Chrysanthemum tea is a very popular summertime tea in Asia because it is so well known for its cooling properties; it is helpful for headaches, dizziness, high blood pressure, chest pain, and also fevers. You can add chrysanthemum flowers to your morning green tea and in the evening combine it with chamomile tea for extra cooling benefits!

East Asian nutrition cautions against overdoing cold foods and drinks.

Too much cold inhibits the digestive process. Drinking warm beverages and soups, as well as eating foods with a little pungency (chili pepper, garlic, ginger) causes the body to perspire slightly which naturally cools the body.

 

Those who have hypertension plus a lot of dryness: dry skin, dry eyes, dry mouth and thirst, constipation, and even hormonal deficiencies can benefit from increasing their healthy fat intake.

 

Many nutrients are fat soluble, the body uses cholesterol to make hormones, bile, and vitamin D. Healthy fats nourish yin in East Asian nutritional theory. Some Americans who suffer from hypertension are also thin with an underlying yin deficiency, such as those with the onset of hypertension that coincides with menopausal symptoms. Sources of healthy fats include the following: nuts, seeds, avocado, olive oil, flaxseed oil, and quality fish.

Eating beans, peas, and grains are high in potassium, magnesium, fiber, and are high in choline which is vital in lowering hypertension and boosting fat metabolism. Whole grains are also a good source of niacin and vitamin E and are recommended for healthy arteries, especially those that are slightly bitter such as rye, quinoa, amaranth, and oats.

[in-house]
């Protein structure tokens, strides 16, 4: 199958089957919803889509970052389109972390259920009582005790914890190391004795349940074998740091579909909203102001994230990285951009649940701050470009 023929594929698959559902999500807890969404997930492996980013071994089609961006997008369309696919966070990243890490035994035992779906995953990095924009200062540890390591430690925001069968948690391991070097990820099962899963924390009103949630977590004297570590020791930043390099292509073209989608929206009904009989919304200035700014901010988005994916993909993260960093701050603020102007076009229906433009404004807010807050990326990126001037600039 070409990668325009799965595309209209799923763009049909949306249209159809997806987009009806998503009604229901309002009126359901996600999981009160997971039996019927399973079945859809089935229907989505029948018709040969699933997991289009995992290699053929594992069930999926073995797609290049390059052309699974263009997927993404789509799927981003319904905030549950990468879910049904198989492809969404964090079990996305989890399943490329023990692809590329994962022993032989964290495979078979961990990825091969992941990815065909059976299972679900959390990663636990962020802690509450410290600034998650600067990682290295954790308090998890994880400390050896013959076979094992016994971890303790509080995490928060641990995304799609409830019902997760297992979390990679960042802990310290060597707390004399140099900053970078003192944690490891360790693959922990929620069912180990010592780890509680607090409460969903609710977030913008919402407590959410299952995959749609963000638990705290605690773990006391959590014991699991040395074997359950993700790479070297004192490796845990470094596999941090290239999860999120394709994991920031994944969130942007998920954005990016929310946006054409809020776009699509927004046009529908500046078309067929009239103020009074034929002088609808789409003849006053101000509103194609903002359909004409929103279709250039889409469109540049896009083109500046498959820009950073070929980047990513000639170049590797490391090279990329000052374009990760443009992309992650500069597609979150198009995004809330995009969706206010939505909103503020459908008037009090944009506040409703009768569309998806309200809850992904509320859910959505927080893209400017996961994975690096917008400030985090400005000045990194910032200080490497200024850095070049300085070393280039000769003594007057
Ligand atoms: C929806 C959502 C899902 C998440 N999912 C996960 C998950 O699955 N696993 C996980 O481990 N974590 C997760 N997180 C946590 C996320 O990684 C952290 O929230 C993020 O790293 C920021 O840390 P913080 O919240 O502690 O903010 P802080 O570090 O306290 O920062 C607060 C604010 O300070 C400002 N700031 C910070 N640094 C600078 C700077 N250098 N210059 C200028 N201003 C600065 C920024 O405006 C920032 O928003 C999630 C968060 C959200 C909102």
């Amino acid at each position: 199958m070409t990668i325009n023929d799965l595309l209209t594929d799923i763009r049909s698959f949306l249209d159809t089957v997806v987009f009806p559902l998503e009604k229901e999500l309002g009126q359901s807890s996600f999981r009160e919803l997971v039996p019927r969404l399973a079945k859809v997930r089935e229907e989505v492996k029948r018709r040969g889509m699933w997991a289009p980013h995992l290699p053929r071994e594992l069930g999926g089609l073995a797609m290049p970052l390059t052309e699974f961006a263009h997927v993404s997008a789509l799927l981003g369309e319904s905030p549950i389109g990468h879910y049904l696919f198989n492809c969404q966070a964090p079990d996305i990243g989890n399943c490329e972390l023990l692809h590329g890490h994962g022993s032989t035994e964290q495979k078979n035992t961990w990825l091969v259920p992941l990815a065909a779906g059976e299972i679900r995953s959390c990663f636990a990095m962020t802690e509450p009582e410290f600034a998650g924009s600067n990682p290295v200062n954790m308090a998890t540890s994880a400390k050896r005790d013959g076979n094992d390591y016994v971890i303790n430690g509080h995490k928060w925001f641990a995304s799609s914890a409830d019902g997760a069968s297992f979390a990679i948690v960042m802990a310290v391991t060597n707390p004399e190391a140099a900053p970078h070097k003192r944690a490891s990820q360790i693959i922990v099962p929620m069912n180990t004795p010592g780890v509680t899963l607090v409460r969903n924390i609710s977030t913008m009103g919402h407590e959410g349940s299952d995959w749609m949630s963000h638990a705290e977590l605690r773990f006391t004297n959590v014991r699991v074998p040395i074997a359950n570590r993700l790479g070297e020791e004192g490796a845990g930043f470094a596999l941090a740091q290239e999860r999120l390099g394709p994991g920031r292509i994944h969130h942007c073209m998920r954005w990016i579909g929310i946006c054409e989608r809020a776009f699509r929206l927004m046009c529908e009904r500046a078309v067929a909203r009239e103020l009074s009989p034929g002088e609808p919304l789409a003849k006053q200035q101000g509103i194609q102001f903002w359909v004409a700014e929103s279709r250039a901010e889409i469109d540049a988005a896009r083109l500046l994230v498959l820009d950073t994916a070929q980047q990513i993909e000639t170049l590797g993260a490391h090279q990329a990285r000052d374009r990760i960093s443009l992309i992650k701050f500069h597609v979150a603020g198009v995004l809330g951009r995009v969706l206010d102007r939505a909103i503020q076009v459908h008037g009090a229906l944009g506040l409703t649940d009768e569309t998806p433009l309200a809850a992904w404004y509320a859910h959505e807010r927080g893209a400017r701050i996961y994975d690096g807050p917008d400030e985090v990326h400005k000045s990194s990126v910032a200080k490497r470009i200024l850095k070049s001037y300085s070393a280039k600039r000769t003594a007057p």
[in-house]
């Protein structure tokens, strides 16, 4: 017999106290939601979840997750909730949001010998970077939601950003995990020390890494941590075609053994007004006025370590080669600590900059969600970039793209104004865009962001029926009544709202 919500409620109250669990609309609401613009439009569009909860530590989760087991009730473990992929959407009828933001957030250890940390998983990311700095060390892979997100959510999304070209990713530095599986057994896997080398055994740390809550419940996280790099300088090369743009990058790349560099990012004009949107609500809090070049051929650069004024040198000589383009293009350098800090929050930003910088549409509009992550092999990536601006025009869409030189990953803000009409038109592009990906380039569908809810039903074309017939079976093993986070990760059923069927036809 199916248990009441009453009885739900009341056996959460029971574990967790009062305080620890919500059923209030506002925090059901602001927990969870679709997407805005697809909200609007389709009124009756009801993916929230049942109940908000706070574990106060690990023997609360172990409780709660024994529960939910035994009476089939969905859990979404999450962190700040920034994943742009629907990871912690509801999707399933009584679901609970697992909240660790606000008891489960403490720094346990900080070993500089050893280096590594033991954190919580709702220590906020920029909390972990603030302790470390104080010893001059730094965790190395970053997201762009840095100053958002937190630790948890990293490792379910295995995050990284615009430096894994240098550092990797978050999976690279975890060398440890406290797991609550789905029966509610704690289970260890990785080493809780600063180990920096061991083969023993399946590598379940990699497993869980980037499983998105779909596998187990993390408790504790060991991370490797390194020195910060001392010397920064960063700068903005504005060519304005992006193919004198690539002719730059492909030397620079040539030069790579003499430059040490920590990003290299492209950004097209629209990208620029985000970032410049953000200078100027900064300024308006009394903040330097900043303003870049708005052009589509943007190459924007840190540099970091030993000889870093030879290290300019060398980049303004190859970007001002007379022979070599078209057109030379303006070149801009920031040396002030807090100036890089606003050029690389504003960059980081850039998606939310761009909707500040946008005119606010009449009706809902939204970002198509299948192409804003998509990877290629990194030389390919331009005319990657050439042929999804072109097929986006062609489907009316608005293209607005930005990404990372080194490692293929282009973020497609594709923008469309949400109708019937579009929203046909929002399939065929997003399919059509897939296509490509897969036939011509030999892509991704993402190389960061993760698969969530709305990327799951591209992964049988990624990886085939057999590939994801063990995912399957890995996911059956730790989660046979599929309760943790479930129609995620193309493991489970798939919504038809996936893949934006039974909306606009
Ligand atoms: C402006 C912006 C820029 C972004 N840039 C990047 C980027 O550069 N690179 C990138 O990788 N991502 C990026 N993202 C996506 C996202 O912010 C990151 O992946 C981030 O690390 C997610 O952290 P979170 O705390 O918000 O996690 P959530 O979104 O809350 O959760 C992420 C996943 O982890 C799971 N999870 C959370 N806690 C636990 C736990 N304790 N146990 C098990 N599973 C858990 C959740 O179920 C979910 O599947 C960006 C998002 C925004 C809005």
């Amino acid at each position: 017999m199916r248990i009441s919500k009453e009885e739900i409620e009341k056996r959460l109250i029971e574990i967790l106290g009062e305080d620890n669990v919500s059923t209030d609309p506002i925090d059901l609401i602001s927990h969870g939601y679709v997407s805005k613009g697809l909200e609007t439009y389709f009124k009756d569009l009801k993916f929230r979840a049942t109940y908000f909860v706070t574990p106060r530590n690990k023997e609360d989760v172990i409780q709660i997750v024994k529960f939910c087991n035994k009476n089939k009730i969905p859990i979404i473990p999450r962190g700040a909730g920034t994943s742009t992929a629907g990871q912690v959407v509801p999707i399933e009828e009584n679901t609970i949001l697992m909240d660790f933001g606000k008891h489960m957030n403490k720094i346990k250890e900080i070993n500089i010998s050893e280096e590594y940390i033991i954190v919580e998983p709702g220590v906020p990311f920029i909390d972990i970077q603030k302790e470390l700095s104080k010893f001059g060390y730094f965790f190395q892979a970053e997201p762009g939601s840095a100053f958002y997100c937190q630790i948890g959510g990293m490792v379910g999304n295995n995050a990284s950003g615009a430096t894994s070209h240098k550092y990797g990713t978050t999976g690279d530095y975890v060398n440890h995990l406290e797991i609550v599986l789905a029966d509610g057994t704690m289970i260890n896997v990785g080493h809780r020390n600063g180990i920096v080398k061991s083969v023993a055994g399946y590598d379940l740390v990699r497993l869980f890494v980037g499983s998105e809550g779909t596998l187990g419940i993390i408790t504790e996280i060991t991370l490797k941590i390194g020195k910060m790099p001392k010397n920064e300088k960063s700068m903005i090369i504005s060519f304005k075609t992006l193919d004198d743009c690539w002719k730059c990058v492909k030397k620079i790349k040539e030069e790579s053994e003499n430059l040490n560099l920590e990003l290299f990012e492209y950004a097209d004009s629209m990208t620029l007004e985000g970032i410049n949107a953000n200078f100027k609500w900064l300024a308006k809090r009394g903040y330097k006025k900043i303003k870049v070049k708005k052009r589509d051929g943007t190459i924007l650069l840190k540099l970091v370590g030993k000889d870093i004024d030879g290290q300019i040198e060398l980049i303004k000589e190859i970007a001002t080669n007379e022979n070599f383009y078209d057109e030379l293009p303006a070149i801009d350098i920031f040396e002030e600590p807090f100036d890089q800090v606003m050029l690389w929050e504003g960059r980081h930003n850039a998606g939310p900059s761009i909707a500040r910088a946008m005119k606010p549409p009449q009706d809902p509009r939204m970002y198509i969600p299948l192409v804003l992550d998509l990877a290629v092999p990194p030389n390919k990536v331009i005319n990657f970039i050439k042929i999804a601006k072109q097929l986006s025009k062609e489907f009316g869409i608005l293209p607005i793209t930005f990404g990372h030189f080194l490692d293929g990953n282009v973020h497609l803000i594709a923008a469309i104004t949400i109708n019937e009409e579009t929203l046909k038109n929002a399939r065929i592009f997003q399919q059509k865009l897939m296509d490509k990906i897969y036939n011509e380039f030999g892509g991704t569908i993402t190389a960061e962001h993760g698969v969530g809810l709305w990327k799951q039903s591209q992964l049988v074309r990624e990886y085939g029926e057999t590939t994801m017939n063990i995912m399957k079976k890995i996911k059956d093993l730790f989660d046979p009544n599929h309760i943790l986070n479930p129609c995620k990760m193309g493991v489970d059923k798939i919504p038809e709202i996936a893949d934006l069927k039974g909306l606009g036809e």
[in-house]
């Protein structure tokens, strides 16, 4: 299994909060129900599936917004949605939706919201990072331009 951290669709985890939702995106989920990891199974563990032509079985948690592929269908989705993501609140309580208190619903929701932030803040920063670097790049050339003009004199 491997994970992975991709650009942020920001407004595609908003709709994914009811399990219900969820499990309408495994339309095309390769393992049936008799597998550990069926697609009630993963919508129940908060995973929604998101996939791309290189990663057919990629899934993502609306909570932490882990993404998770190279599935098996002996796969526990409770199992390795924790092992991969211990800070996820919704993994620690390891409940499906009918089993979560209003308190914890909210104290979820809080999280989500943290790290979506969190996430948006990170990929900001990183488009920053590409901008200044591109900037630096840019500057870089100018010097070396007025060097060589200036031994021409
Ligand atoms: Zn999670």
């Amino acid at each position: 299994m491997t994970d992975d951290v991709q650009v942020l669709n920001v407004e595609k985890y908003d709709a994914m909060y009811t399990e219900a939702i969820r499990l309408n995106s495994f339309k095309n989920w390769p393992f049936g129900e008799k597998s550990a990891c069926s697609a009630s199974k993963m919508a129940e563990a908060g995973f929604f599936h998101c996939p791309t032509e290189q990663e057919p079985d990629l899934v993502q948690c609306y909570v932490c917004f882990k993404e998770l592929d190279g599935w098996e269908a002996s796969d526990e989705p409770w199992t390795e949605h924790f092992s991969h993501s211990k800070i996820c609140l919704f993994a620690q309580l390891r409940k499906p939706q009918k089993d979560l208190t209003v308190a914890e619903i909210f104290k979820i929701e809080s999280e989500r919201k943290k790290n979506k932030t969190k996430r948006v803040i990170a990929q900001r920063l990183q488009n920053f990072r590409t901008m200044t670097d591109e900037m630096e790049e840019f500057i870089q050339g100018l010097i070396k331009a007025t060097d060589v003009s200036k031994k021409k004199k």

Try this Easy East Asian Nutrition Recipe for Heart Health:

5 Flavors Chickpea Salad for Healthy & Happy Heart

15 oz cooked organic chickpeas (1 can)
1/2 c cup cooked quinoa or 1 cup brown rice (warm)
4 stalks celery, minced
6-12 cherry tomatoes chopped in 1/2 or 1/4
8-12 Romaine lettuce leaves, chopped
2 TBSP red onion, minced

Toss with dressing made with:
2 TBSP olive oil
1 TBSP lemon juice + a little lemon zest (organic is best)
1 tsp grated ginger
1/2 tsp raw honey
1-2 garlic cloves (minced or pressed)
1/8 tsp Himalayan or Sea salt (or to taste)
fresh ground black pepper (to taste)

Resources
https://health.clevelandclinic.org/2015/04/celery-may-help-bring-your-high-blood-pressure-down/

Foster, S. R., Blank, K., Hoe, L. E. S., Behrens, M., Meyerhof, W., Peart, J. N., & Thomas, W. G. (2014). Bitter taste receptor agonists elicit G-protein-dependent negative inotropy in the murine heart. The FASEB Journal, 28(10), 4497-4508.

Kastner, Joseph, MD, L.Ac, (2009) Chinese Nutrition Therapy, Thieme, Stuttgart and New York

Pitchford, Paul (2002), Healing with Whole Foods: Asian Traditions and Modern Nutrition, North Atlantic Books, Berkeley, California

Ried, K., Frank, O. R., Stocks, N. P., Fakler, P., & Sullivan, T. (2008). Effect of garlic on blood pressure: a systematic review and meta-analysis. BMC cardiovascular disorders, 8(1), 1.

Willcox, J. K., Catignani, G. L., & Lazarus, S. (2003). Tomatoes and Cardiovascular Health. Critical Reviews in Food Science and Nutrition, 43(1), 1-18.